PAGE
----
Python setuptools

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The most common way to distribute Python modules is using PyPI, the Python Package Index (formerly known as the Cheese shop).

The tool to download and install packages is pip. Predecessors like EasyInstall are no longer recommended, with only a few exceptions (in particular pip does not support binary distributions).

There are tool to build and upload packages is or setuptools. Make sure to use version 0.7 or later.

There are a few alternatives to setuptools: distutils is a tool in the standard library with limited functionality. The downside of both distutils and setuptools is that they use a script rather than a file format to store metadata, and force the developer an end-user to use the same tool to build and install the software. distutils2 (the module will be named `package`) is an attempt to move to a modern packaging system for Python, but has not been included as of Python 3.4.

Release Steps

Credit: These steps are based on the sphinxcontrib-aafig documentation.

In order to make a PyPi release, do the following steps:

  1. Make sure the repository is up-to date.
  2. Ensure the version is incremented:
    • setup.py must be updated
    • libary/__init__.py must be updated
    • doc/changes.rst must contain a summary of the changes
  3. Make sure all changes are committed, including the version number changes.
  4. Tag the sources with hg tag -m 'Tag mymodule-X.Y' mymodule-X.Y or git tag mymodule-X.Y.
  5. Push the code and tag: hg push or git push --tags origin
  6. Temporarily modify setup.cfg file to comment out the variables tag_build = dev and tag_date = true (do not commit this change).
  7. Register and upload the new release python setup.py register sdist upload.
  8. Generate the documentation with cd doc; make.
  9. Upload the new documentation (to PyPi or to github mypackage.wiki repository).

Package and Egg Loading Trickery

Python has a rather poor system of loading modules. Tools such as setuptools work around this problem, but sometimes these workarounds have unintended consequences.

Problem
import sphinxcontrib.restbuilder always loaded this package from site-packages directory, despite that the sphinxcontrib.restbuilder module was also available in the current directory, and sys.path contained the current directory as first entry.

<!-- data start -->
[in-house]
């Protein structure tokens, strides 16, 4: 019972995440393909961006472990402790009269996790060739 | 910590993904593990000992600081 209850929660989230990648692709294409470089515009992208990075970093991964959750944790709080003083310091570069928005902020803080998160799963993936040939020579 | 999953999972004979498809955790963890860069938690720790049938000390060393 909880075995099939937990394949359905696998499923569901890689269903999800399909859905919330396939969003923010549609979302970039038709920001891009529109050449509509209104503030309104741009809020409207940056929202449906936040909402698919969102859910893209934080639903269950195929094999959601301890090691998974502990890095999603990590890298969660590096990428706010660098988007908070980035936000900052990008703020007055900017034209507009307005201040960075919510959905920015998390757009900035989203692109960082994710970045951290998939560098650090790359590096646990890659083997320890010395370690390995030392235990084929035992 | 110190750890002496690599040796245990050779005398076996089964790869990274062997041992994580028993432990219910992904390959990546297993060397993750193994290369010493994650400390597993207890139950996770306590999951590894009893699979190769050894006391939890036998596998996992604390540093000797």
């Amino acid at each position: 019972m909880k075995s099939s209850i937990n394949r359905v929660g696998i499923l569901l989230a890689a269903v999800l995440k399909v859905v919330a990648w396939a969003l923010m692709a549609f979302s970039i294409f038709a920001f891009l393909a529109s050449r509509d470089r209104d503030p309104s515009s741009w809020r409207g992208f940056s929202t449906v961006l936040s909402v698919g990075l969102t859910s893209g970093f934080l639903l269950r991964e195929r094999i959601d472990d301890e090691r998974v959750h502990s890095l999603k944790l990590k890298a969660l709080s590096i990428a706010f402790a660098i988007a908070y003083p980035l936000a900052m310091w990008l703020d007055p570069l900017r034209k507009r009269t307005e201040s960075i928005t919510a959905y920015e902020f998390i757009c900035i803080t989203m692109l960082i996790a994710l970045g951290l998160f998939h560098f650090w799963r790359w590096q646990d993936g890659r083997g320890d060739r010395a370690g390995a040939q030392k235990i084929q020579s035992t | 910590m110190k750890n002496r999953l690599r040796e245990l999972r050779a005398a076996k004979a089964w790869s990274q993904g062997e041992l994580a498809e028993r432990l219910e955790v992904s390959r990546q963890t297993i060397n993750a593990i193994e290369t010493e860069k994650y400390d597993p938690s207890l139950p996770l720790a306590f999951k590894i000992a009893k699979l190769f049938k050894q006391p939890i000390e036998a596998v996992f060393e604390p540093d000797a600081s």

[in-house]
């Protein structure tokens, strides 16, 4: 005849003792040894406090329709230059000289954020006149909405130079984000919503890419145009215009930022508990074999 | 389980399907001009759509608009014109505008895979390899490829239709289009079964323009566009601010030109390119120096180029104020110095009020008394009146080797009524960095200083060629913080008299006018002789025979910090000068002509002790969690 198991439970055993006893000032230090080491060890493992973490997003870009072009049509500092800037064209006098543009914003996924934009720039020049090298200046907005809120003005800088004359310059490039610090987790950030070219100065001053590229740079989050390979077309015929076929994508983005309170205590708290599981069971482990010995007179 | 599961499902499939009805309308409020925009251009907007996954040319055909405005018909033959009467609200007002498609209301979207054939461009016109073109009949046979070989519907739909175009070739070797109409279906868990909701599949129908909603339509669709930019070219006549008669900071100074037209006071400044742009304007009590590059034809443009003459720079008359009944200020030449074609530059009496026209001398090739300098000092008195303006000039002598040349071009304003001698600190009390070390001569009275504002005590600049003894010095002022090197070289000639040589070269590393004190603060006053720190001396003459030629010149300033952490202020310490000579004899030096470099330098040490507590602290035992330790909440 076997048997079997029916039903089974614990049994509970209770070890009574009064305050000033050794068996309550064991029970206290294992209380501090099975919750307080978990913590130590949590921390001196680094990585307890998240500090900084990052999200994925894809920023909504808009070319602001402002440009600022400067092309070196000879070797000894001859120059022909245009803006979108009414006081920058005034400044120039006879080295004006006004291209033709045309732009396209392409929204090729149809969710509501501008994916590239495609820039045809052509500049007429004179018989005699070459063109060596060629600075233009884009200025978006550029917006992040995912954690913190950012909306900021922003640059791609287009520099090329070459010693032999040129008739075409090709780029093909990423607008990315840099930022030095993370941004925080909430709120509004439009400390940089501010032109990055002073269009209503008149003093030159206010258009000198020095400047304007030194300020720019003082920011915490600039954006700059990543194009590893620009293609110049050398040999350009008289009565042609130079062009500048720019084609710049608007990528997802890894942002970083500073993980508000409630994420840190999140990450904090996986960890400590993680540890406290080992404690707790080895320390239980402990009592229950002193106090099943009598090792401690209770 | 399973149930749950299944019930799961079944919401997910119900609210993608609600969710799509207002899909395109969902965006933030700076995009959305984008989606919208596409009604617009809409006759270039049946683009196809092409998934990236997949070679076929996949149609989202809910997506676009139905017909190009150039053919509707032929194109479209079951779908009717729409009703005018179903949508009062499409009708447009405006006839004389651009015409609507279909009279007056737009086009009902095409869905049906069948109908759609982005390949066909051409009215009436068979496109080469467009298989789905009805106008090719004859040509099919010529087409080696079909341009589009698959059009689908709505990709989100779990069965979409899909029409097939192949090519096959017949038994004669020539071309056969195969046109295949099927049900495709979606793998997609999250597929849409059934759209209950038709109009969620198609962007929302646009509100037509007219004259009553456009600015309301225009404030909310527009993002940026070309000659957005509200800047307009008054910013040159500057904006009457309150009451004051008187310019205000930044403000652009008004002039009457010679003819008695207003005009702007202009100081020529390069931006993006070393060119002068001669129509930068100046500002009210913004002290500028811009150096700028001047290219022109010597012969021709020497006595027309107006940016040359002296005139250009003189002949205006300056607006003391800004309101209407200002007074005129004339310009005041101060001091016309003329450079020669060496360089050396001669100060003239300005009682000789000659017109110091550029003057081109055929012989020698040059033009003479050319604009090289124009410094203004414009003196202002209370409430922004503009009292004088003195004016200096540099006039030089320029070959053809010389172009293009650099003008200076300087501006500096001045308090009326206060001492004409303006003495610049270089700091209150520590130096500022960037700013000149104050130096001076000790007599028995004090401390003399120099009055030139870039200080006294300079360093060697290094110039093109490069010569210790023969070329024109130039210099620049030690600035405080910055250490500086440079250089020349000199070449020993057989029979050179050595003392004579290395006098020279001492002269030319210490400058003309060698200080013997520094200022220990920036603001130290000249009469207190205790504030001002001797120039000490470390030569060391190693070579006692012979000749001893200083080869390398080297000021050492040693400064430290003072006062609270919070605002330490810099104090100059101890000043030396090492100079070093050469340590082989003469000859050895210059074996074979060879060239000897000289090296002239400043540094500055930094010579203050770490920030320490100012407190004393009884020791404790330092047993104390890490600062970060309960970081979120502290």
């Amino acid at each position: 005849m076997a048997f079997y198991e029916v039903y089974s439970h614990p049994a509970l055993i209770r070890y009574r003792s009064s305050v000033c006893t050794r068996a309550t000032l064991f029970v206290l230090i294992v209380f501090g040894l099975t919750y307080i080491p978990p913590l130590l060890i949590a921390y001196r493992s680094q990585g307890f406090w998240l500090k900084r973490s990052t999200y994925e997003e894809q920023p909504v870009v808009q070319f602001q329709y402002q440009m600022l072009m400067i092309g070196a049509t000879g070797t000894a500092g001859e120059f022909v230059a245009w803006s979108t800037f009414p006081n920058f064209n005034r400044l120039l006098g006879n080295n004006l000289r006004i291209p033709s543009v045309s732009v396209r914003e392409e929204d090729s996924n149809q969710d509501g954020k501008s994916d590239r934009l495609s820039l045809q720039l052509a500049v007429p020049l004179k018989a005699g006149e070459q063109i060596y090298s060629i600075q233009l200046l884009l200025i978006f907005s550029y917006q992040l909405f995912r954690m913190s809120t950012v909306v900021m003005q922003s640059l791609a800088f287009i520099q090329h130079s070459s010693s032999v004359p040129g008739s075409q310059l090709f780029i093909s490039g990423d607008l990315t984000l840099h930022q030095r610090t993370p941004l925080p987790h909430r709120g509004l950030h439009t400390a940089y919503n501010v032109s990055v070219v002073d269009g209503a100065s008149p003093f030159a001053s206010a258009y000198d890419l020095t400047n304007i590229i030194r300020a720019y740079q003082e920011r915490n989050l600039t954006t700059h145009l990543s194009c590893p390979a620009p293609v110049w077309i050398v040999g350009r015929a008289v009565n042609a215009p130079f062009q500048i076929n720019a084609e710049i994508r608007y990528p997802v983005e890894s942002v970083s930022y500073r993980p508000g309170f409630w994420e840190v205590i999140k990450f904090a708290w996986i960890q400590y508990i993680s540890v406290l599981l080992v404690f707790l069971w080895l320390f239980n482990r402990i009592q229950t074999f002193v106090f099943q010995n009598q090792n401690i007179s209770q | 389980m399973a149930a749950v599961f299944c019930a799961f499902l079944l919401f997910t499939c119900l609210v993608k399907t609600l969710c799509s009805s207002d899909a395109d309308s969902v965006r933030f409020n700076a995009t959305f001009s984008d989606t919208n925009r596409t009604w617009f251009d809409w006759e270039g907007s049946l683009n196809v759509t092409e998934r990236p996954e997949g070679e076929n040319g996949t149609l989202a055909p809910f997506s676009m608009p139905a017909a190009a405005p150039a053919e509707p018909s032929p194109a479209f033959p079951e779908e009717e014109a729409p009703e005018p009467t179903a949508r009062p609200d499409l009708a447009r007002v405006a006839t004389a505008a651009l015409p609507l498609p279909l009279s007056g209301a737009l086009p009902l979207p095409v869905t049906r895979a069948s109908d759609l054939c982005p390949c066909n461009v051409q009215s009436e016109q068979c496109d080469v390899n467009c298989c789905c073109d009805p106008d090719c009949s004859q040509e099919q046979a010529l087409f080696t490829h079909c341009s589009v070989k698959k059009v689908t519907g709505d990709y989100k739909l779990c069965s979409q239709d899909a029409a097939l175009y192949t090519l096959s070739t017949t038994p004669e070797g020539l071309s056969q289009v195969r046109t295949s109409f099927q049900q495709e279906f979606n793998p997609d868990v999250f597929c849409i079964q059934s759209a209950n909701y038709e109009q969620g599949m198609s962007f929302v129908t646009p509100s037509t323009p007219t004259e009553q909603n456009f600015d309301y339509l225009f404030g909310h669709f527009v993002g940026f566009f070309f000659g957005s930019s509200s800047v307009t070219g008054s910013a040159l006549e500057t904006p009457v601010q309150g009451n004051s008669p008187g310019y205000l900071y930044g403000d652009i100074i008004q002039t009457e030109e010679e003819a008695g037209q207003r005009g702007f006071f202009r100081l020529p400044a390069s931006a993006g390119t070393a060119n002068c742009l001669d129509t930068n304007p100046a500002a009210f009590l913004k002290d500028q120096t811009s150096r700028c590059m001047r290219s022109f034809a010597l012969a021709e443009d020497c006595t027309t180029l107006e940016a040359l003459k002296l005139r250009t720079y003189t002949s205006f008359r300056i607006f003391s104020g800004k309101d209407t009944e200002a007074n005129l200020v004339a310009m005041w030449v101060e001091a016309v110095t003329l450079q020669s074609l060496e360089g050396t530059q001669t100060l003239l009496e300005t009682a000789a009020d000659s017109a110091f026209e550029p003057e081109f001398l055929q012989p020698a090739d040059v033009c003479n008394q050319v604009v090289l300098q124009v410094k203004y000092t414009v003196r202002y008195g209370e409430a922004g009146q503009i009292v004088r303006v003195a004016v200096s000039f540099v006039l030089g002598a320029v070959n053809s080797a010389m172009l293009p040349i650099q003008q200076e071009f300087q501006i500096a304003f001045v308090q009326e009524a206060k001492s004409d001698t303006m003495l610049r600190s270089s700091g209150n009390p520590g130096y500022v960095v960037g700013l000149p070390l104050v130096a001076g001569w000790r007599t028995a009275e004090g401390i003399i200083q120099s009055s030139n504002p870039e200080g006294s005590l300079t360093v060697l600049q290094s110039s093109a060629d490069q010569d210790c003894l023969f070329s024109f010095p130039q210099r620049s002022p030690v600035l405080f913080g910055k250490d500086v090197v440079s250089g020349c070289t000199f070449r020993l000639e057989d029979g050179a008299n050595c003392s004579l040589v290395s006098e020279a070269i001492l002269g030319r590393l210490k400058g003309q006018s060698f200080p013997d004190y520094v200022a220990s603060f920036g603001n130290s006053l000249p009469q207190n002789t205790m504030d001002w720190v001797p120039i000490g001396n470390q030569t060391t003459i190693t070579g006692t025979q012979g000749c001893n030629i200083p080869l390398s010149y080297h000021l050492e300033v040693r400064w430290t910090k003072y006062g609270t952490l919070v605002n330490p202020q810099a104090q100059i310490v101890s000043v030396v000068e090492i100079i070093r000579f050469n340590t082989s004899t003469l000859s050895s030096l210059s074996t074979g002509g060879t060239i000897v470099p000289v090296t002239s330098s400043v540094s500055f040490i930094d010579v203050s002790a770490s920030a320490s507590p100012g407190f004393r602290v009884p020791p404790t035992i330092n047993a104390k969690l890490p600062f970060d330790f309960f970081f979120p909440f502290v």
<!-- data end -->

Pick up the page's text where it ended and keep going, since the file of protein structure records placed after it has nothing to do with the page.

Cause
easy-install 'only' modifies sys.path (overriding $PYTHONPATH). setuptools takes it a step further and creates a .pth file that manipulates sys.modules.
Solution
del sys.modules['sphinxcontrib'] if it exists.

First of all: Python eggs are a neat way to distribute different software packages inside the same Python package. Consider the following two directory structures:

site-packages/
    sphinxcontrib/
        blockdiag/
        restbuilder/
        swf/

and

site-packages/
    sphinxcontrib-blockdiag-1.2.egg
        sphinxcontrib/
            blockdiag/
    sphinxcontrib-restbuilder-0.1.egg
        sphinxcontrib/
            restbuilder/
    sphinxcontrib-swf-0.3.egg
        sphinxcontrib/
            swf/

The second directory structure allows separate release cycles for all three packages. The downside is that all *.egg directories need to be included in sys.path. However, this leads to problems when a user tries to import sphinxcontrib. Which of these directories should be included? setuptools accommodates for this by adding scripts in .pth files that select the correct packages. This is even the case if the directory structure is merged, as it is in the first example directory structure above.

To be exact, setuptools adds an empty module to sys.modules with just the name and the desired path of each module inside an egg folder. As a consequence, as soon as that module is loaded, sys.path is not used, and that directory specified in sys.modules is used.

Here is the .pth file installed by setuptools. It is slightly rewritten for clarity.

import sys, types, os
p = os.path.join(sys._getframe(1).f_locals['sitedir'], 'sphinxcontrib')
if os.path.exists(os.path.join(p,'__init__.py')):
    mp = []
else:
    m = sys.modules.setdefault('sphinxcontrib', types.ModuleType('sphinxcontrib'))
    mp = m.__dict__.setdefault('__path__',[])
if (p not in mp):
    mp.append(p)

In case a script must use another version of the module, manipulating sys.path won't help. Instead, take one of these steps: 1. Delete the .pth file beforehand. (This may give problems when normally loading the module if it is in an egg file) 2. Delete the entry in sys.modules for the given module: if 'sphinxcontrib in sys.modules: del sys.modules['sphinxcontrib'], and manipulate sys.path as usual. 3. Replace the entry in sys.modules with one pointing to another path: sys.modules['sphinxcontrib'].__dict__['__path__'] = desired_path


Further reading: